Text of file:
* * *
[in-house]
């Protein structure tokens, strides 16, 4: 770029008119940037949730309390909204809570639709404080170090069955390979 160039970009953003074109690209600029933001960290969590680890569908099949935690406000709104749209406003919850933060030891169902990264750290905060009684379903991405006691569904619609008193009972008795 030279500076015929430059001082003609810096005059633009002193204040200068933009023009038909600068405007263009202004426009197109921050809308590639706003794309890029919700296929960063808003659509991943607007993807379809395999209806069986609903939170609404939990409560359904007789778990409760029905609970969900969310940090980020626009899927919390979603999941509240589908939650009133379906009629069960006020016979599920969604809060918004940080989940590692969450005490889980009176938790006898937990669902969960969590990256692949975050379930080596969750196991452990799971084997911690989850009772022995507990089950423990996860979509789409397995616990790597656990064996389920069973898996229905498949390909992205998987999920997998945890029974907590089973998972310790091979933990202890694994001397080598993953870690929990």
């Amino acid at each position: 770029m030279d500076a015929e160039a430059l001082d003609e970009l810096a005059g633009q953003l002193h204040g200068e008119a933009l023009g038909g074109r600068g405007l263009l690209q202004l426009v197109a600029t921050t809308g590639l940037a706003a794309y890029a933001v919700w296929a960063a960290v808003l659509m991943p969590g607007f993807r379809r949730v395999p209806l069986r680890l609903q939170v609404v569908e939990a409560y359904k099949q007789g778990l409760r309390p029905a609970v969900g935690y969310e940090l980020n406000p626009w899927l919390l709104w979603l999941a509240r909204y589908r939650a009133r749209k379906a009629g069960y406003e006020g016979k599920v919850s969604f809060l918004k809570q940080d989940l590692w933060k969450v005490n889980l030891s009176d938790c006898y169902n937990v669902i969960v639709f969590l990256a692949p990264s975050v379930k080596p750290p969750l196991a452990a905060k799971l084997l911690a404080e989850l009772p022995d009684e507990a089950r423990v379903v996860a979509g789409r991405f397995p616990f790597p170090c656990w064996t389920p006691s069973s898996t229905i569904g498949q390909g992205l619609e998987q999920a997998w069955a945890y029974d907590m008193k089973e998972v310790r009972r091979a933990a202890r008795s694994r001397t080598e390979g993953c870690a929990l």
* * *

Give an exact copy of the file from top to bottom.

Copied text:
[in-house]
């Protein structure tokens, strides 16, 4: 770029008119940037949730309390909204809570639709404080170090069955390979 160039970009953003074109690209600029933001960290969590680890569908099949935690406000709104749209406003919850933060030891169902990264750290905060009684379903991405006691569904619609008193009972008795 030279500076015929430059001082003609810096005059633009002193204040200068933009023009038909600068405007263009202004426009197109921050809308590639706003794309890029919700296929960063808003659509991943607007993807379809395999209806069986609903939170609404939990409560359904007789778990409760029905609970969900969310940090980020626009899927919390979603999941509240589908939650009133379906009629069960006020016979599920969604809060918004940080989940590692969450005490889980009176938790006898937990669902969960969590990256692949975050379930080596969750196991452990799971084997911690989850009772022995507990089950423990996860979509789409397995616990790597656990064996389920069973898996229905498949390909992205998987999920997998945890029974907590089973998972310790091979933990202890694994001397080598993953870690929990």
């Amino acid at each position: 770029m030279d500076a015929e160039a430059l001082d003609e970009l810096a005059g633009q953003l002193h204040g200068e008119a933009l023009g038909g074109r600068g405007l263009l690209q202004l426009v197109a600029t921050t809308g590639l940037a706003a794309y890029a933001v919700w296929a960063a960290v808003l659509m991943p969590g607007f993807r379809r949730v395999p209806l069986r680890l609903q939170v609404v569908e939990a409560y359904k099949q007789g778990l409760r309390p029905a609970v969900g935690y969310e940090l980020n406000p626009w899927l919390l709104w979603l999941a509240r909204y589908r939650a009133r749209k379906a009629g069960y406003e006020g016979k599920v919850s969604f809060l918004k809570q940080d989940l590692w933060k969450v005490n889980l030891s009176d938790c006898y169902n937990v669902i969960v639709f969590l990256a692949p990264s975050v379930k080596p750290p969750l196991a452990a905060k799971l084997l911690a404080e989850l009772p022995d009684e507990a089950r423990v379903v996860a979509g789409r991405f397995p616990f790597p170090c656990w064996t389920p006691s069973s898996t229905i569904g498949q390909g992205l619609e998987q999920a997998w069955a945890y029974d907590m008193k089973e998972v310790r009972r091979a933990a202890r008795s694994r001397t080598e390979g993953c870690a929990l």